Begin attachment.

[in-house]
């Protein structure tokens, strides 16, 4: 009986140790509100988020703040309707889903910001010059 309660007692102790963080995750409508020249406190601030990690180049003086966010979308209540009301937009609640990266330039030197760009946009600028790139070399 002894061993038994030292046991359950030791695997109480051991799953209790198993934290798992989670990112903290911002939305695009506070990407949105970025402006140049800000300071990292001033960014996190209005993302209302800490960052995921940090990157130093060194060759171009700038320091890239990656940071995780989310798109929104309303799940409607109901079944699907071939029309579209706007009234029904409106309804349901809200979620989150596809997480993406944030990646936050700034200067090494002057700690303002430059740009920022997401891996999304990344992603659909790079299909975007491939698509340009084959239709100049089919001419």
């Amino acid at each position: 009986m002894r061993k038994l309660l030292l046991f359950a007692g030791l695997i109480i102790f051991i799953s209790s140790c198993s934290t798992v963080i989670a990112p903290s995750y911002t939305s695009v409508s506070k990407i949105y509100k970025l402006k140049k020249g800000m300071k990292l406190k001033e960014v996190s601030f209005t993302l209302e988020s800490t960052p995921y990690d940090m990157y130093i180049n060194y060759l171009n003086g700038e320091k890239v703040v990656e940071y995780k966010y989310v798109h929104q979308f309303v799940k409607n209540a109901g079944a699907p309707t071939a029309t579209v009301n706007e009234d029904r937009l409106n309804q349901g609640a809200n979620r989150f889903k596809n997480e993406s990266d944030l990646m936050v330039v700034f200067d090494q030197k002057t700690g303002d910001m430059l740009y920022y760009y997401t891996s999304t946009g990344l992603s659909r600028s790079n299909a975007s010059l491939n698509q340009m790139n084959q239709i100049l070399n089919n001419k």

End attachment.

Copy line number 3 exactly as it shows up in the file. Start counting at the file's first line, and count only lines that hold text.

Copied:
């Amino acid at each position: 009986m002894r061993k038994l309660l030292l046991f359950a007692g030791l695997i109480i102790f051991i799953s209790s140790c198993s934290t798992v963080i989670a990112p903290s995750y911002t939305s695009v409508s506070k990407i949105y509100k970025l402006k140049k020249g800000m300071k990292l406190k001033e960014v996190s601030f209005t993302l209302e988020s800490t960052p995921y990690d940090m990157y130093i180049n060194y060759l171009n003086g700038e320091k890239v703040v990656e940071y995780k966010y989310v798109h929104q979308f309303v799940k409607n209540a109901g079944a699907p309707t071939a029309t579209v009301n706007e009234d029904r937009l409106n309804q349901g609640a809200n979620r989150f889903k596809n997480e993406s990266d944030l990646m936050v330039v700034f200067d090494q030197k002057t700690g303002d910001m430059l740009y920022y760009y997401t891996s999304t946009g990344l992603s659909r600028s790079n299909a975007s010059l491939n698509q340009m790139n084959q239709i100049l070399n089919n001419k």